How does one cop benzos? What must one say to their psychiatrist to convince her that your anxiety levels warrant benzos rather than a more regular/less abusable alternative (like an SSRI)

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A. Nony Mouse

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Re: How to strike out at OCI

Postby A. Nony Mouse » Sun Jun 08, 2014 3:53 am

Anonymous User wrote:
dudley12 wrote:
zozin wrote:If you don't cop benzos if you get nervous/flustered during interviews.

ya I wish I had them during 1L. what a godsend those are in anything law school related.

How does one cop benzos? What must one say to their psychiatrist to convince her that your anxiety levels warrant benzos rather than a more regular/less abusable alternative (like an SSRI)

Some kind of short-term situational phobia? I know people who get Xanax or Klonapin from their doctors to deal with fear of flying, or panic attacks. I don't know that using them for job interviews is really abusing them, depending on your state of mind in job interviews. (Personally they made me close to suicidal, so maybe give them a test run before interviewing on them.)

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Re: How to strike out at OCI

Postby Anonymous User » Sat Jun 21, 2014 4:26 am

* deleted as requested
Last edited by Anonymous User on Sat Jun 21, 2014 8:33 pm, edited 1 time in total.

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DELG

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Re: How to strike out at OCI

Postby DELG » Sat Jun 21, 2014 8:01 am

Yes, he could get a clerkship or make a lot of other things happen. If he's not lying about his grades tho, I don't have a lot of hope for his searching skills.

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Re: How to strike out at OCI

Postby Anonymous User » Sat Jun 21, 2014 7:33 pm

* deleted as requested
Last edited by Anonymous User on Sat Jun 21, 2014 8:33 pm, edited 2 times in total.

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Holly Golightly

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Re: How to strike out at OCI

Postby Holly Golightly » Sat Jun 21, 2014 7:36 pm

Same weird post as in the Vale thread. I still don't understand why $80k and a possible offer is a bad outcome or why you keep saying the other guy's height.

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Re: How to strike out at OCI

Postby Anonymous User » Sat Jun 21, 2014 7:46 pm

* deleted as requested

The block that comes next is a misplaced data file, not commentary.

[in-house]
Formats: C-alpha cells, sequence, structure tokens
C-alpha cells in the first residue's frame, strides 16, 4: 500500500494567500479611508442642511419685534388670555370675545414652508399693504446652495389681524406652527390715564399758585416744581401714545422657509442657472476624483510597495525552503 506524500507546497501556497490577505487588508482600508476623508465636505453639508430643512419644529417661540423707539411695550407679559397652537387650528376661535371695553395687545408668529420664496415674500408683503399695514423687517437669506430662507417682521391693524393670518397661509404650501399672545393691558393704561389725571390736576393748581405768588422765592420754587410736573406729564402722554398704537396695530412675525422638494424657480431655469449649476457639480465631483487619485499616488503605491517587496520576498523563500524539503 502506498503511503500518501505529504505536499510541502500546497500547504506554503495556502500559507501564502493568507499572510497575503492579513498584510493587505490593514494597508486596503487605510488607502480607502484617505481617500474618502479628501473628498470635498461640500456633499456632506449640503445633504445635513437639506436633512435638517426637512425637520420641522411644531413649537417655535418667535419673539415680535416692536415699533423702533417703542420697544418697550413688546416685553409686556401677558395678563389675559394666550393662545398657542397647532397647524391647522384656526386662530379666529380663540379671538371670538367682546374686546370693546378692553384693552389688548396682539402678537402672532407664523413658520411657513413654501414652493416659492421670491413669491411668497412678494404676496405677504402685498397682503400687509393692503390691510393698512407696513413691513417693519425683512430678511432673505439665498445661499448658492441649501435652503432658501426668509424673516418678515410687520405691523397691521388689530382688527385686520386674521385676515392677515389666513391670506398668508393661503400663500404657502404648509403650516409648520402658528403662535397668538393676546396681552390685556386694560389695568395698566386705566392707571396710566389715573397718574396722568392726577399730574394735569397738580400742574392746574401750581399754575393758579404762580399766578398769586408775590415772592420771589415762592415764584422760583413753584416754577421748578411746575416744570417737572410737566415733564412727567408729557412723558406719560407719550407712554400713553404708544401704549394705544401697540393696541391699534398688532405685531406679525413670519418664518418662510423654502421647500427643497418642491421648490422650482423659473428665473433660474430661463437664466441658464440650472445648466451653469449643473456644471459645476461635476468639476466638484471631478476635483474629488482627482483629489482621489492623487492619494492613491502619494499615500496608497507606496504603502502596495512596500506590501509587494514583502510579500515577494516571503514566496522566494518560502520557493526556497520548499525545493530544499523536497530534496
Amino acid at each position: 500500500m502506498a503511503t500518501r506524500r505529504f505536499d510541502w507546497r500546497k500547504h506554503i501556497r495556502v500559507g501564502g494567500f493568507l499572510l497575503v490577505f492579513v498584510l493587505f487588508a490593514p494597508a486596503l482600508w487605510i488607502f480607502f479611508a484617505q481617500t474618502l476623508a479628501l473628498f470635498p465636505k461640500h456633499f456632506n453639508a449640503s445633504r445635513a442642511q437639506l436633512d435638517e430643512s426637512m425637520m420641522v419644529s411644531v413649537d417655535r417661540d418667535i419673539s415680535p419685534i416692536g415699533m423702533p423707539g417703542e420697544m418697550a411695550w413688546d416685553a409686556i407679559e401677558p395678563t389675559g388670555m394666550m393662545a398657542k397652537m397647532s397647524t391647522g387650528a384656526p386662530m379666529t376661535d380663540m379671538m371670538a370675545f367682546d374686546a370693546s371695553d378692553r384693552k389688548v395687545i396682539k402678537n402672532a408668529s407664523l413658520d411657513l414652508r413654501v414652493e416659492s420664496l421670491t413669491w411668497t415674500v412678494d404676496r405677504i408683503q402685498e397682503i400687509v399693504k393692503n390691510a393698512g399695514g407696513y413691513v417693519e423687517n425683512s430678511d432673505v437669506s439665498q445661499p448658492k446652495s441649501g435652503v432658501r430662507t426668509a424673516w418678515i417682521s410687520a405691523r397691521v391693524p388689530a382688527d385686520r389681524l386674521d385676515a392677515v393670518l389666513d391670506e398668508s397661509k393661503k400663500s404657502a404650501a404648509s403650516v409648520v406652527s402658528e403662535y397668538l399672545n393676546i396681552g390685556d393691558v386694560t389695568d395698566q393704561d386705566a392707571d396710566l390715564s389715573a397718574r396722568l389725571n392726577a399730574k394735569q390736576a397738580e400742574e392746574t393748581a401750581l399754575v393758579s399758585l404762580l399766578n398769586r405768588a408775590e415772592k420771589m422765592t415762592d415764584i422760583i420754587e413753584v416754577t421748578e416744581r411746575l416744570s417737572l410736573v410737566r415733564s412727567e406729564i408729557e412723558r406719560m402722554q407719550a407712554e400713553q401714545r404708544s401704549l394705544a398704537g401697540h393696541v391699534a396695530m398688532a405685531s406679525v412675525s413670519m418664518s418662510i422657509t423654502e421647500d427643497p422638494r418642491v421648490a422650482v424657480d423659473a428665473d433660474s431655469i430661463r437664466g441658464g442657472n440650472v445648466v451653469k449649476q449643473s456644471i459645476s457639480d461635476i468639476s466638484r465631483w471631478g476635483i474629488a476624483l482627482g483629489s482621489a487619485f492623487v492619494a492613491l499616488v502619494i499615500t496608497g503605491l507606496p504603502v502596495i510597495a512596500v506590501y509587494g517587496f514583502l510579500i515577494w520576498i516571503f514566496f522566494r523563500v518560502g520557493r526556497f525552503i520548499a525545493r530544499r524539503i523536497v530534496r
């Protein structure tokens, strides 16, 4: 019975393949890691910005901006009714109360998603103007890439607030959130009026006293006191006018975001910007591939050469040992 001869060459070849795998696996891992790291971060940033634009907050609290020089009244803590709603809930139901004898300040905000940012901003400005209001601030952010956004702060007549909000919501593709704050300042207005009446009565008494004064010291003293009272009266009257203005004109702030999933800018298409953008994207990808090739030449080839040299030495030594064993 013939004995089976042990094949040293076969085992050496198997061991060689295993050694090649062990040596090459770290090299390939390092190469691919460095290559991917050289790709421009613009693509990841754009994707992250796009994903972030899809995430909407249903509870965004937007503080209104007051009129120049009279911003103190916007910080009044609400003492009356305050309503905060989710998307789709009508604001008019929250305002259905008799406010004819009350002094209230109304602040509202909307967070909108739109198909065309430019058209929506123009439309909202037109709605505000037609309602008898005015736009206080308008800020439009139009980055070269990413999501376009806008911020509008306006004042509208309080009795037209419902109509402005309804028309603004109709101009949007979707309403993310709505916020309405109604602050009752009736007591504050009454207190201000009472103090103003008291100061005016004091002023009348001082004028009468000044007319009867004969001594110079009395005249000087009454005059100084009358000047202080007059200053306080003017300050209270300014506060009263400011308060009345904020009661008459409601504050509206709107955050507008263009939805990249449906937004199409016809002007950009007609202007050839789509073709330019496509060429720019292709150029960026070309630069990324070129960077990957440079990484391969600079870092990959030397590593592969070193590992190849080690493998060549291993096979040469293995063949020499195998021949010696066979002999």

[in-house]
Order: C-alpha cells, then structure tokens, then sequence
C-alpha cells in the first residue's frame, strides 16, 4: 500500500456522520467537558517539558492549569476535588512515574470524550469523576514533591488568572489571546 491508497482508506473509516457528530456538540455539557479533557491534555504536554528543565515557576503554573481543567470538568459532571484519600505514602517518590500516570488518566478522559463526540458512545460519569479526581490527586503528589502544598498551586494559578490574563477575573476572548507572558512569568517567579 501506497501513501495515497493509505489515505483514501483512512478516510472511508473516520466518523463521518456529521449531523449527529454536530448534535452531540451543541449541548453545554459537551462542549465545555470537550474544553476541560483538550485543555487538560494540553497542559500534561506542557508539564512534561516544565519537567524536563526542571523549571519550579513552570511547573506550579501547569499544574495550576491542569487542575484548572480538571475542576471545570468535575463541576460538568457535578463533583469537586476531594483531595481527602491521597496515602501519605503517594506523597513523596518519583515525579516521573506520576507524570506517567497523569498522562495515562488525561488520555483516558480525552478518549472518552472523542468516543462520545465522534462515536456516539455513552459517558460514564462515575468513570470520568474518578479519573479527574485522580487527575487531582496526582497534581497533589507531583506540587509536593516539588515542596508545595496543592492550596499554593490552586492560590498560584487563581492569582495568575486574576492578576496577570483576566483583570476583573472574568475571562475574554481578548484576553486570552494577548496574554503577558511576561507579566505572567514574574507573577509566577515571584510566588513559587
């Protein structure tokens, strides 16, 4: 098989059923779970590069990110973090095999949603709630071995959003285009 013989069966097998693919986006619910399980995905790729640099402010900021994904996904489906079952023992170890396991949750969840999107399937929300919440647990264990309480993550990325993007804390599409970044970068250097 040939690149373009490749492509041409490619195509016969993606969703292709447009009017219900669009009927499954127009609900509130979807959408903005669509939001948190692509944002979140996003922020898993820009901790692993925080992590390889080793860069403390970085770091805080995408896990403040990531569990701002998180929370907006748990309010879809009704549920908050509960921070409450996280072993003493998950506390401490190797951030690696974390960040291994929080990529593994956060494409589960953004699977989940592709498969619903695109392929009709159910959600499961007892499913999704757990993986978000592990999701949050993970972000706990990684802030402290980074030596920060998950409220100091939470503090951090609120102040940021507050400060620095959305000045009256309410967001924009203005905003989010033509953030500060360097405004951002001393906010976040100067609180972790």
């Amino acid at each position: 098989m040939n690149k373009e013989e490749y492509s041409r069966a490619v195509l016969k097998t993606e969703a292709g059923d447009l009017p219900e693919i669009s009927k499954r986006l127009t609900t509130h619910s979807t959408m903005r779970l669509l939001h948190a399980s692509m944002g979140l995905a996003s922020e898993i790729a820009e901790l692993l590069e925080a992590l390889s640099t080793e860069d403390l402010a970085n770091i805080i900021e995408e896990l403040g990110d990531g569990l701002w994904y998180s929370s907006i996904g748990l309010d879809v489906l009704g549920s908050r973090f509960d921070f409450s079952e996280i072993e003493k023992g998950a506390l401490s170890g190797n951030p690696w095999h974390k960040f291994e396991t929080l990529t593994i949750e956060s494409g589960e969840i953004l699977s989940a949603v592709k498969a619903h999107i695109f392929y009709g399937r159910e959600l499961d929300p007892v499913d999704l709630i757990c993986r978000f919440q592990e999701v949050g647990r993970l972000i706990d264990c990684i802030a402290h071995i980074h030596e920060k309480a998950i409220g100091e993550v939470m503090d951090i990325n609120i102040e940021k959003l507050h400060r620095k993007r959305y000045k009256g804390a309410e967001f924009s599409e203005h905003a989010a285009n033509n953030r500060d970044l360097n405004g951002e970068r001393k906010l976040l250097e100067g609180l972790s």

Last edited by Anonymous User on Sat Jun 21, 2014 8:33 pm, edited 2 times in total.

bk1

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Re: How to strike out at OCI

Postby bk1 » Sat Jun 21, 2014 8:14 pm

The above poster has been warned as a 0L posting in the LE forum.

eastcoast_iub

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Re: How to strike out at OCI

Postby eastcoast_iub » Sat Jun 21, 2014 8:33 pm

Biglaw_Associate_V20 wrote:
NYSprague wrote:
DELG wrote:
Anonymous User wrote:1. Have mediocre grades
2. Have background techy enough to make all non-IP interviews ask why you aren't focusing on IP, but not techy enough for any actual IP firms.
3. Have resume that screams government.
4. Have background and resume that screams tiny market A when you're interviewing for huge city B, even if B is where all the jobs are. (Ironically, tiny market A will give you zero mass-mail interest because you committed the unforgivable sin of leaving to attend law school in huge city B--and because of Nos. 1-3, of course.)

I'm only guessing, of course, but I'm pretty sure it wasn't my shoes.

Hope you landed on your feet.

Hindsight is 20/20, but rising 2Ls need to do lots of introspection to see what their weaknesses are, then strategize and practice how they will raise and address red flags like these.


Maybe it is hard for 2Ls to see these weaknesses without some solid advice?
I'm finding in reading through threads from last year and concluding that they just don't have the perspective.
Too much expectations based on grades (and school reputation) and a lot of missing avoidable errors.

This red flags are apparent with more experience, I think.